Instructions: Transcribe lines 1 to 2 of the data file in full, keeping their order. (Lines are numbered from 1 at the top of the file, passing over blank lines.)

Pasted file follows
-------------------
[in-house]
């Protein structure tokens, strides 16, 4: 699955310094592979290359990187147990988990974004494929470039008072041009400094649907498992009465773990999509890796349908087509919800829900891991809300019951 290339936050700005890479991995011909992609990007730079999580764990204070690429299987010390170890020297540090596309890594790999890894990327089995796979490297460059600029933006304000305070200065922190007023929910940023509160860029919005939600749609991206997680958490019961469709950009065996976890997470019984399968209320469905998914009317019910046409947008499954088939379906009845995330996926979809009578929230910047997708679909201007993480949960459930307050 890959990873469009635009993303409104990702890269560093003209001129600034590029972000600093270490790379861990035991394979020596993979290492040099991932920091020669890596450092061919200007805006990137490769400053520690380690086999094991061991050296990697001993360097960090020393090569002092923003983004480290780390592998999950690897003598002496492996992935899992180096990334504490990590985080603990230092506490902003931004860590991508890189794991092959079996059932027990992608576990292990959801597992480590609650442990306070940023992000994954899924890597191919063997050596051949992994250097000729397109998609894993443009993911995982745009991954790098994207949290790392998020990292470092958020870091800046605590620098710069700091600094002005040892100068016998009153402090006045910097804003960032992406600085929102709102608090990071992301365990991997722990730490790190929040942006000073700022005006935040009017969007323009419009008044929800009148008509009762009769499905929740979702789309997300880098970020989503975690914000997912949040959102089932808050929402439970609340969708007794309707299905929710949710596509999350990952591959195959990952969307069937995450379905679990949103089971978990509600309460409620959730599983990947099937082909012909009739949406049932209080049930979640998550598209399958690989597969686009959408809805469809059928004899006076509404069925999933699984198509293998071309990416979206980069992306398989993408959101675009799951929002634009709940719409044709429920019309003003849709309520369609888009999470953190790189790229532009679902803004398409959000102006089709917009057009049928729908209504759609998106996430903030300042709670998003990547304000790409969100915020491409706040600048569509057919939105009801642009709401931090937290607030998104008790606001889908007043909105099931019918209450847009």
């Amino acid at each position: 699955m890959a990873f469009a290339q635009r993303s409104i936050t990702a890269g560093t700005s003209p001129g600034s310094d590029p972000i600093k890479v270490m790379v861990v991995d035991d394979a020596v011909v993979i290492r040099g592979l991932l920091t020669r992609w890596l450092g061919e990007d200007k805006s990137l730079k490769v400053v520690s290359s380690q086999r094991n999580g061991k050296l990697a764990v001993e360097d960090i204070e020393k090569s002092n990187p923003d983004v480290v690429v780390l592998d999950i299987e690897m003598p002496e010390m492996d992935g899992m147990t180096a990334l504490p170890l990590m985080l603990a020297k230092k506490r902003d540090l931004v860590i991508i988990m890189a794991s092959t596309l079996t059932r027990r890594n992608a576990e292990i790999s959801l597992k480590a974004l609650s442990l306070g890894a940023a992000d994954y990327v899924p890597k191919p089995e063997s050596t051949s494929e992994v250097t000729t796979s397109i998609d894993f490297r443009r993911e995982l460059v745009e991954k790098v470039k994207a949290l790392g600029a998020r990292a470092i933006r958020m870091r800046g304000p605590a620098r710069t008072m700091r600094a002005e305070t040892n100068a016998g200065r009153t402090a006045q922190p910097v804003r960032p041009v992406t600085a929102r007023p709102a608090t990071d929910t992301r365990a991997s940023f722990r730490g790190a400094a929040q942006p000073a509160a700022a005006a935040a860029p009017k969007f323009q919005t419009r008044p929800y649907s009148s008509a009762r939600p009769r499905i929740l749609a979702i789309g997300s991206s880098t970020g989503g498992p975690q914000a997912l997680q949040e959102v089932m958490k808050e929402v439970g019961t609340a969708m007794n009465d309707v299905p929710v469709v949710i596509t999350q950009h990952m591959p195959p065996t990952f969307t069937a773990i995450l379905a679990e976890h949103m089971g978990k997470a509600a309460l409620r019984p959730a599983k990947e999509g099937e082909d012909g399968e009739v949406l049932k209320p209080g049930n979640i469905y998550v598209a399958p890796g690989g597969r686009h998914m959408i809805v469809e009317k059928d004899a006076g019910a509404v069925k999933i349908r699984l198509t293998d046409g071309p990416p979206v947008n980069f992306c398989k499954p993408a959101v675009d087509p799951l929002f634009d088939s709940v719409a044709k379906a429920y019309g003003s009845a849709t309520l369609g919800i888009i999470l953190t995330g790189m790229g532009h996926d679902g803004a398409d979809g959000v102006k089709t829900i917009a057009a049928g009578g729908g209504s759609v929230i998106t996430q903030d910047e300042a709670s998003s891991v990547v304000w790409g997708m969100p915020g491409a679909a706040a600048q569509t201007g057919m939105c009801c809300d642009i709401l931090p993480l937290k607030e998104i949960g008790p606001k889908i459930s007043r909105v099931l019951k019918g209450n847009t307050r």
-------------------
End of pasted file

[in-house]
């Protein structure tokens, strides 16, 4: 699955310094592979290359990187147990988990974004494929470039008072041009400094649907498992009465773990999509890796349908087509919800829900891991809300019951 290339936050700005890479991995011909992609990007730079999580764990204070690429299987010390170890020297540090596309890594790999890894990327089995796979490297460059600029933006304000305070200065922190007023929910940023509160860029919005939600749609991206997680958490019961469709950009065996976890997470019984399968209320469905998914009317019910046409947008499954088939379906009845995330996926979809009578929230910047997708679909201007993480949960459930307050 890959990873469009635009993303409104990702890269560093003209001129600034590029972000600093270490790379861990035991394979020596993979290492040099991932920091020669890596450092061919200007805006990137490769400053520690380690086999094991061991050296990697001993360097960090020393090569002092923003983004480290780390592998999950690897003598002496492996992935899992180096990334504490990590985080603990230092506490902003931004860590991508890189794991092959079996059932027990992608576990292990959801597992480590609650442990306070940023992000994954899924890597191919063997050596051949992994250097000729397109998609894993443009993911995982745009991954790098994207949290790392998020990292470092958020870091800046605590620098710069700091600094002005040892100068016998009153402090006045910097804003960032992406600085929102709102608090990071992301365990991997722990730490790190929040942006000073700022005006935040009017969007323009419009008044929800009148008509009762009769499905929740979702789309997300880098970020989503975690914000997912949040959102089932808050929402439970609340969708007794309707299905929710949710596509999350990952591959195959990952969307069937995450379905679990949103089971978990509600309460409620959730599983990947099937082909012909009739949406049932209080049930979640998550598209399958690989597969686009959408809805469809059928004899006076509404069925999933699984198509293998071309990416979206980069992306398989993408959101675009799951929002634009709940719409044709429920019309003003849709309520369609888009999470953190790189790229532009679902803004398409959000102006089709917009057009049928729908209504759609998106996430903030300042709670998003990547304000790409969100915020491409706040600048569509057919939105009801642009709401931090937290607030998104008790606001889908007043909105099931019918209450847009």